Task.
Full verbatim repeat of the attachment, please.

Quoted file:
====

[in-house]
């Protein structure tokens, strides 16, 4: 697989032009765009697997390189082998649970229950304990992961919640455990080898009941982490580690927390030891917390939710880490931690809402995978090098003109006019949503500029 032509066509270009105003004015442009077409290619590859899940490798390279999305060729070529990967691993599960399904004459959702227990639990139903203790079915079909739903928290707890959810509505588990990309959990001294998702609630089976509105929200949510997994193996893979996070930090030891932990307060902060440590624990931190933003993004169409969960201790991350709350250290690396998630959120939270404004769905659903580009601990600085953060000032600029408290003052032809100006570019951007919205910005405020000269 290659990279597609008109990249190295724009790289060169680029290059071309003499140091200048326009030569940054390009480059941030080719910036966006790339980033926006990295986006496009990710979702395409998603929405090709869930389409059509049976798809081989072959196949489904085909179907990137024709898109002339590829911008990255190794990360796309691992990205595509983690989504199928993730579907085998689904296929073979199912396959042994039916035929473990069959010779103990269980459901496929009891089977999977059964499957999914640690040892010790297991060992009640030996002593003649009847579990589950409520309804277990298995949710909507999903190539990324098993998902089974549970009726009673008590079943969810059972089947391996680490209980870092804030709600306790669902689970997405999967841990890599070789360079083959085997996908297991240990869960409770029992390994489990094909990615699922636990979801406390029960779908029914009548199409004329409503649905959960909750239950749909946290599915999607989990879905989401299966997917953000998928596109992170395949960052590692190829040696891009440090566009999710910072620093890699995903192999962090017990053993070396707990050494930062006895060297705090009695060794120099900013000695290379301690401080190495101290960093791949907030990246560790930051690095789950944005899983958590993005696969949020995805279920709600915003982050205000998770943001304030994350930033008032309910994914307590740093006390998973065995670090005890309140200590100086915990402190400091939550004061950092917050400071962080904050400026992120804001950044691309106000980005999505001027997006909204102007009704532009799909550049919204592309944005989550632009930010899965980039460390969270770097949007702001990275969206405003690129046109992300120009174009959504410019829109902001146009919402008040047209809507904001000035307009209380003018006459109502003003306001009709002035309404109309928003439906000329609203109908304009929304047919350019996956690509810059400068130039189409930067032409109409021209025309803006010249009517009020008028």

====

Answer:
[in-house]
């Protein structure tokens, strides 16, 4: 697989032009765009697997390189082998649970229950304990992961919640455990080898009941982490580690927390030891917390939710880490931690809402995978090098003109006019949503500029 032509066509270009105003004015442009077409290619590859899940490798390279999305060729070529990967691993599960399904004459959702227990639990139903203790079915079909739903928290707890959810509505588990990309959990001294998702609630089976509105929200949510997994193996893979996070930090030891932990307060902060440590624990931190933003993004169409969960201790991350709350250290690396998630959120939270404004769905659903580009601990600085953060000032600029408290003052032809100006570019951007919205910005405020000269 290659990279597609008109990249190295724009790289060169680029290059071309003499140091200048326009030569940054390009480059941030080719910036966006790339980033926006990295986006496009990710979702395409998603929405090709869930389409059509049976798809081989072959196949489904085909179907990137024709898109002339590829911008990255190794990360796309691992990205595509983690989504199928993730579907085998689904296929073979199912396959042994039916035929473990069959010779103990269980459901496929009891089977999977059964499957999914640690040892010790297991060992009640030996002593003649009847579990589950409520309804277990298995949710909507999903190539990324098993998902089974549970009726009673008590079943969810059972089947391996680490209980870092804030709600306790669902689970997405999967841990890599070789360079083959085997996908297991240990869960409770029992390994489990094909990615699922636990979801406390029960779908029914009548199409004329409503649905959960909750239950749909946290599915999607989990879905989401299966997917953000998928596109992170395949960052590692190829040696891009440090566009999710910072620093890699995903192999962090017990053993070396707990050494930062006895060297705090009695060794120099900013000695290379301690401080190495101290960093791949907030990246560790930051690095789950944005899983958590993005696969949020995805279920709600915003982050205000998770943001304030994350930033008032309910994914307590740093006390998973065995670090005890309140200590100086915990402190400091939550004061950092917050400071962080904050400026992120804001950044691309106000980005999505001027997006909204102007009704532009799909550049919204592309944005989550632009930010899965980039460390969270770097949007702001990275969206405003690129046109992300120009174009959504410019829109902001146009919402008040047209809507904001000035307009209380003018006459109502003003306001009709002035309404109309928003439906000329609203109908304009929304047919350019996956690509810059400068130039189409930067032409109409021209025309803006010249009517009020008028």